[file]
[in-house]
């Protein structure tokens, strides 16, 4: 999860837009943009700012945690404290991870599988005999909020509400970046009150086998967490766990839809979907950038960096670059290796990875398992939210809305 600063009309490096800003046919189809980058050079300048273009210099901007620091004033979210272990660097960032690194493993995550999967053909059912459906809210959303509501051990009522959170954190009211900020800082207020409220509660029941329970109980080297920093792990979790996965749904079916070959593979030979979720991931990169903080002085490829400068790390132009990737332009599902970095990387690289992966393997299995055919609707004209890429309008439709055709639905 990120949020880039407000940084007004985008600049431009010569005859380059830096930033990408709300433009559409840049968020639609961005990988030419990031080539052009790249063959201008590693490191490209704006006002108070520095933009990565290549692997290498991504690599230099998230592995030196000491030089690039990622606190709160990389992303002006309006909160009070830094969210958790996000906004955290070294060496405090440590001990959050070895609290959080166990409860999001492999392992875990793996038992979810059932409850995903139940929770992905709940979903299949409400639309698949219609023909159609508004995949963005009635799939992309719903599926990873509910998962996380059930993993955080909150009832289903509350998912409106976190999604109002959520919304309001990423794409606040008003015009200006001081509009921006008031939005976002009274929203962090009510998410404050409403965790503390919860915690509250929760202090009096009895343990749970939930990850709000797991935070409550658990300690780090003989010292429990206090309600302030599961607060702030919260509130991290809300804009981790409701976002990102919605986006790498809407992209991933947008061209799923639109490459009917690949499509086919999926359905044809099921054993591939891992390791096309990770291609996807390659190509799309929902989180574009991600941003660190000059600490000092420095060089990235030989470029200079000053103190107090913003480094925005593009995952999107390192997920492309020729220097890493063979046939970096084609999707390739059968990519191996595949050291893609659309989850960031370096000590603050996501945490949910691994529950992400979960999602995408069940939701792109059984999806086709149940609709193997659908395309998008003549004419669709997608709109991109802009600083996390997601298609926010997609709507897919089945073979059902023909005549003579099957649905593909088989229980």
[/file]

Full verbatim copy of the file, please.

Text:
[in-house]
């Protein structure tokens, strides 16, 4: 999860837009943009700012945690404290991870599988005999909020509400970046009150086998967490766990839809979907950038960096670059290796990875398992939210809305 600063009309490096800003046919189809980058050079300048273009210099901007620091004033979210272990660097960032690194493993995550999967053909059912459906809210959303509501051990009522959170954190009211900020800082207020409220509660029941329970109980080297920093792990979790996965749904079916070959593979030979979720991931990169903080002085490829400068790390132009990737332009599902970095990387690289992966393997299995055919609707004209890429309008439709055709639905 990120949020880039407000940084007004985008600049431009010569005859380059830096930033990408709300433009559409840049968020639609961005990988030419990031080539052009790249063959201008590693490191490209704006006002108070520095933009990565290549692997290498991504690599230099998230592995030196000491030089690039990622606190709160990389992303002006309006909160009070830094969210958790996000906004955290070294060496405090440590001990959050070895609290959080166990409860999001492999392992875990793996038992979810059932409850995903139940929770992905709940979903299949409400639309698949219609023909159609508004995949963005009635799939992309719903599926990873509910998962996380059930993993955080909150009832289903509350998912409106976190999604109002959520919304309001990423794409606040008003015009200006001081509009921006008031939005976002009274929203962090009510998410404050409403965790503390919860915690509250929760202090009096009895343990749970939930990850709000797991935070409550658990300690780090003989010292429990206090309600302030599961607060702030919260509130991290809300804009981790409701976002990102919605986006790498809407992209991933947008061209799923639109490459009917690949499509086919999926359905044809099921054993591939891992390791096309990770291609996807390659190509799309929902989180574009991600941003660190000059600490000092420095060089990235030989470029200079000053103190107090913003480094925005593009995952999107390192997920492309020729220097890493063979046939970096084609999707390739059968990519191996595949050291893609659309989850960031370096000590603050996501945490949910691994529950992400979960999602995408069940939701792109059984999806086709149940609709193997659908395309998008003549004419669709997608709109991109802009600083996390997601298609926010997609709507897919089945073979059902023909005549003579099957649905593909088989229980």